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Joseph Eric Thornton (born July 2 1979, in London, Ontario, Canada) is a professional ice hockey center in the National Hockey League. He was drafted by, and played seven seasons for the Boston Bruins before being traded to his current club, the San Jose Sharks. His on-ice vision, deft passing ability, and power forward style of play have led to him becoming one of the league's premier top line centres. Thornton is the NHL's reigning Hart Trophy winner.
As a child, Joe Thornton lived in a suburb of St. Thomas, Ontario known as Lynhurst. A sign that stands there today proclaims the neighborhood to be his native community. He attended Southwold Public School just outside of St. Thomas, and later attended Central Elgin Collegiate Institute in St. Thomas.
After a fight in a nightclub in St. Thomas, Ontario in the summer of 2004, he was charged with assault of a peace officer and ordered to serve community service.
After Thornton voiced his unhappiness with his contract in Boston in 2005, many teams reportedly sent offers to the Bruins. However, Thornton re-signed with the team on August 11, 2005, for a three year deal worth US$19.8 million. On November 30, 2005, Thornton was traded to the San Jose Sharks in a blockbuster four player deal, which sent forwards Marco Sturm and Wayne Primeau and defenseman Brad Stuart to Boston. Thornton was the team's leading scorer at the time by a substantial margin and many felt that Bruins GM Mike O'Connell had dealt away one of the few player who was truly showing an exemplary effort. On January 10, 2006, Thornton returned to Boston as a member of the Sharks, but was ejected for checking Bruins' defenseman Hal Gill from behind at 5:13 of the first period. Thornton received a five minute major and a game misconduct. The misconduct was later rescinded by the NHL.
Upon arriving in San Jose, Thornton improved the Sharks' fortunes. Thornton made an immediate impact with 14 points in his first 6 games and found instant chemistry with winger Jonathan Cheechoo, often setting up Cheechoo for one-time shots in the slot. With Thornton as his centreman, Cheechoo became a 50-goal scorer and won the Rocket Richard Trophy. Thornton himself would lead the NHL with 96 assists and win the Art Ross Trophy as leading NHL scorer, the first player to do so the same season he was traded. The 2005-06 playoffs saw Thornton in a familiar scenario as past postseason campaigns he has been a part of. He was never able to produce points as he was in the regular season and there was a startling lack of chemistry between Thornton and Cheechoo. Joe recorded 4 assists in a five-game quarterfinals series against Nashville and had 2 goals and 3 assists in the semifinals series against Edmonton, a series that the Sharks lost in 6 games.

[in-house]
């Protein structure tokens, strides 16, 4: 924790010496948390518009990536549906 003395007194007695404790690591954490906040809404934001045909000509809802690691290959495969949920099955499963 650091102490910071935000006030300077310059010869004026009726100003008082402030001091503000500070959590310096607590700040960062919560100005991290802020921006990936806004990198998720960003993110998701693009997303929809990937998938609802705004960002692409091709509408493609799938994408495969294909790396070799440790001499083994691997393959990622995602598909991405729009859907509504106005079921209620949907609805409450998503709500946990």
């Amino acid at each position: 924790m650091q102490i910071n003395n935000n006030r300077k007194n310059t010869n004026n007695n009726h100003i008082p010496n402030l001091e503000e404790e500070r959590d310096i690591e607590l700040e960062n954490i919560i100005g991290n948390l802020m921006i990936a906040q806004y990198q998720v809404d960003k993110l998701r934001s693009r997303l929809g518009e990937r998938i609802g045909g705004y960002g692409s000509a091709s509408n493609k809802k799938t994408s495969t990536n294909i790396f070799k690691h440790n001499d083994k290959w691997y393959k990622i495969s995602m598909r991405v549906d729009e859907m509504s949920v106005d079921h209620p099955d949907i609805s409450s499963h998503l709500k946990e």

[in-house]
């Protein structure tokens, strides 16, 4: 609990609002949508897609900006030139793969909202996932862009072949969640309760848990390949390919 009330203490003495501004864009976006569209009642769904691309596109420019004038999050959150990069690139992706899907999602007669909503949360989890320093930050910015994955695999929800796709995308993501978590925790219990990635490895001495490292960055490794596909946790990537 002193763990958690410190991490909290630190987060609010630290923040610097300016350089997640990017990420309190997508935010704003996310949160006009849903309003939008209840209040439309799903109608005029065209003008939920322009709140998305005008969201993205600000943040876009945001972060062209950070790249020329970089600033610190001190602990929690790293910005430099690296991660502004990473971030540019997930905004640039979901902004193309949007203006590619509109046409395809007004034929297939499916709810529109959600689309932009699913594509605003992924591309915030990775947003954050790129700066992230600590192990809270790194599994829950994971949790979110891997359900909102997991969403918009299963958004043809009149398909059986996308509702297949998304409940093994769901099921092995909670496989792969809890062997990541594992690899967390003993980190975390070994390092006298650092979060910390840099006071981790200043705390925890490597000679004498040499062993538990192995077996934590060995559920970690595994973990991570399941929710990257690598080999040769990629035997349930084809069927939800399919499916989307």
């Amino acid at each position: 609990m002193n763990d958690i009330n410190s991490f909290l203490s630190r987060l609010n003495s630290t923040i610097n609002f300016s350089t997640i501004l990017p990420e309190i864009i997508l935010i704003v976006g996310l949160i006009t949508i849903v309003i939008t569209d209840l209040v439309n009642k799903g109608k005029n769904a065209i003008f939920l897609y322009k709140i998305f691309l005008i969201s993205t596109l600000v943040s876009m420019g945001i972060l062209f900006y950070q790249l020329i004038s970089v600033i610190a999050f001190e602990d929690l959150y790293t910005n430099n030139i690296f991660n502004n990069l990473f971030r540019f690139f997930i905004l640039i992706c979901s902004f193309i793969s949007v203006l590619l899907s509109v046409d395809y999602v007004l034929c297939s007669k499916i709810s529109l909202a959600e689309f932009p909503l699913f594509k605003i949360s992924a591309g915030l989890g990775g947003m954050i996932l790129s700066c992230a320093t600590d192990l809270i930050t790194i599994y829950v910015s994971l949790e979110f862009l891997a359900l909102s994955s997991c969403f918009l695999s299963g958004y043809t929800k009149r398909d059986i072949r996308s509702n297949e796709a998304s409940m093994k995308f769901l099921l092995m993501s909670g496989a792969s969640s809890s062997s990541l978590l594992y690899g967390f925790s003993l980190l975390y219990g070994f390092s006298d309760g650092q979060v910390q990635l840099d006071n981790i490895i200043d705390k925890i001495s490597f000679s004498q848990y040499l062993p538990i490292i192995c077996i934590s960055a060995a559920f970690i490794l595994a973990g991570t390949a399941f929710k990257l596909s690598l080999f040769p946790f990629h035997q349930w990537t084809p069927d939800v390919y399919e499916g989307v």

Thornton was under heavy scrutiny for his leadership while in Boston. He was criticized for being unable to raise his level of play during the playoffs, as he never scored more than nine points in two series or finished with a plus/minus rating higher than +1. Many people feel that Robbie Ftorek gave Thornton the "C" too early. Nonetheless, Thornton did tremendously in his new role in San Jose, as he put up career numbers in his first season with the Sharks. His success translated into Thornton becoming the MVP of the league.
During the absence of usual alternate captain Alyn McCauley from the San Jose lineup, Joe Thornton donned the "A" in a game against Phoenix on March 30, 2006. He served in this role off-and-on since then. Many critics expected Thornton to fare better in San Jose where leadership duties would be falling primarily to captain Patrick Marleau. This proved to be the case, as Thornton won the Art Ross Trophy handily, while Marleau still finished with 86 points. Thornton scored at a slightly cooler rate in the playoffs, posting two goals and seven assists in eleven games, but unlike in Boston his performance was not worthy of criticism; the Sharks' TV announcers emphatically proclaimed him the teams's best player on the ice even in the games the Sharks lost to the Edmonton Oilers in the second round of the playoffs.
Thornton was selected to play for Team Canada at the 2006 Winter Olympics and was expected to be key member of the Canadian National Team. However, he only scored one goal in six games and finished -1.
--- Regular Season --- ---- Playoffs ---- Season Team Lge GP G A Pts PIM GP G A Pts PIM -------------------------------------------------------------------------------------- 1995-96 Sault Ste. Marie Greyhounds OHL 66 30 46 76 51 4 1 1 2 11 1996-97 Sault Ste. Marie Greyhounds OHL 59 41 81 122 123 11 11 8 19 24 1997-98 Boston Bruins NHL 55 3 4 7 19 6 0 0 0 9 1998-99 Boston Bruins NHL 81 16 25 41 69 11 3 6 9 4 1999-00 Boston Bruins NHL 81 23 37 60 82 -- -- -- -- -- 2000-01 Boston Bruins NHL 72 37 34 71 107 -- -- -- -- -- 2001-02 Boston Bruins NHL 66 22 46 68 127 6 2 4 6 10 2002-03 Boston Bruins NHL 77 36 65 101 109 5 1 2 3 4 2003-04 Boston Bruins NHL 77 23 50 73 98 7 0 0 0 14 2004-05 Davos Sui 40 10 44 54 80 14 4 21 25 29 2005-06 Boston Bruins NHL 23 9 24 33 6 2005-06 San Jose Sharks NHL 58 20 72 92 55 11 2 7 9 12